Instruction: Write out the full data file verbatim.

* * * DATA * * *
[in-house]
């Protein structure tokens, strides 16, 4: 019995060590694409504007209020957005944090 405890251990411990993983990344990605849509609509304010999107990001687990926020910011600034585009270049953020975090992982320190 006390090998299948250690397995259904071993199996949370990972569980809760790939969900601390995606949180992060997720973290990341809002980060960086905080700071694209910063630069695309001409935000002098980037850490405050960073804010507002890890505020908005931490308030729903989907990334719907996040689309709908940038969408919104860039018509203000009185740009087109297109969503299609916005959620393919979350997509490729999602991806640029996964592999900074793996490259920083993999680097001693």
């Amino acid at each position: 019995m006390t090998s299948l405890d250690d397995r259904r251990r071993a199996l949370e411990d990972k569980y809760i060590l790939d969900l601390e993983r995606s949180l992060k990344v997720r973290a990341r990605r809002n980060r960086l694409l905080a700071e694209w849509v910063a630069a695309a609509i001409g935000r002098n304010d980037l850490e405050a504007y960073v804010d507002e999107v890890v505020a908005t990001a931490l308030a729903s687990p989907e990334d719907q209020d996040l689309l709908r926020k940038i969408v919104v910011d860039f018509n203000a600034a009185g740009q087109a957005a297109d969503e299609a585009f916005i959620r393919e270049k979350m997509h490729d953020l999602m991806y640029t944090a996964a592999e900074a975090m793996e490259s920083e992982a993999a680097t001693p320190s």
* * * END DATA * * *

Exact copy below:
[in-house]
């Protein structure tokens, strides 16, 4: 019995060590694409504007209020957005944090 405890251990411990993983990344990605849509609509304010999107990001687990926020910011600034585009270049953020975090992982320190 006390090998299948250690397995259904071993199996949370990972569980809760790939969900601390995606949180992060997720973290990341809002980060960086905080700071694209910063630069695309001409935000002098980037850490405050960073804010507002890890505020908005931490308030729903989907990334719907996040689309709908940038969408919104860039018509203000009185740009087109297109969503299609916005959620393919979350997509490729999602991806640029996964592999900074793996490259920083993999680097001693």
């Amino acid at each position: 019995m006390t090998s299948l405890d250690d397995r259904r251990r071993a199996l949370e411990d990972k569980y809760i060590l790939d969900l601390e993983r995606s949180l992060k990344v997720r973290a990341r990605r809002n980060r960086l694409l905080a700071e694209w849509v910063a630069a695309a609509i001409g935000r002098n304010d980037l850490e405050a504007y960073v804010d507002e999107v890890v505020a908005t990001a931490l308030a729903s687990p989907e990334d719907q209020d996040l689309l709908r926020k940038i969408v919104v910011d860039f018509n203000a600034a009185g740009q087109a957005a297109d969503e299609a585009f916005i959620r393919e270049k979350m997509h490729d953020l999602m991806y640029t944090a996964a592999e900074a975090m793996e490259s920083e992982a993999a680097t001693p320190s």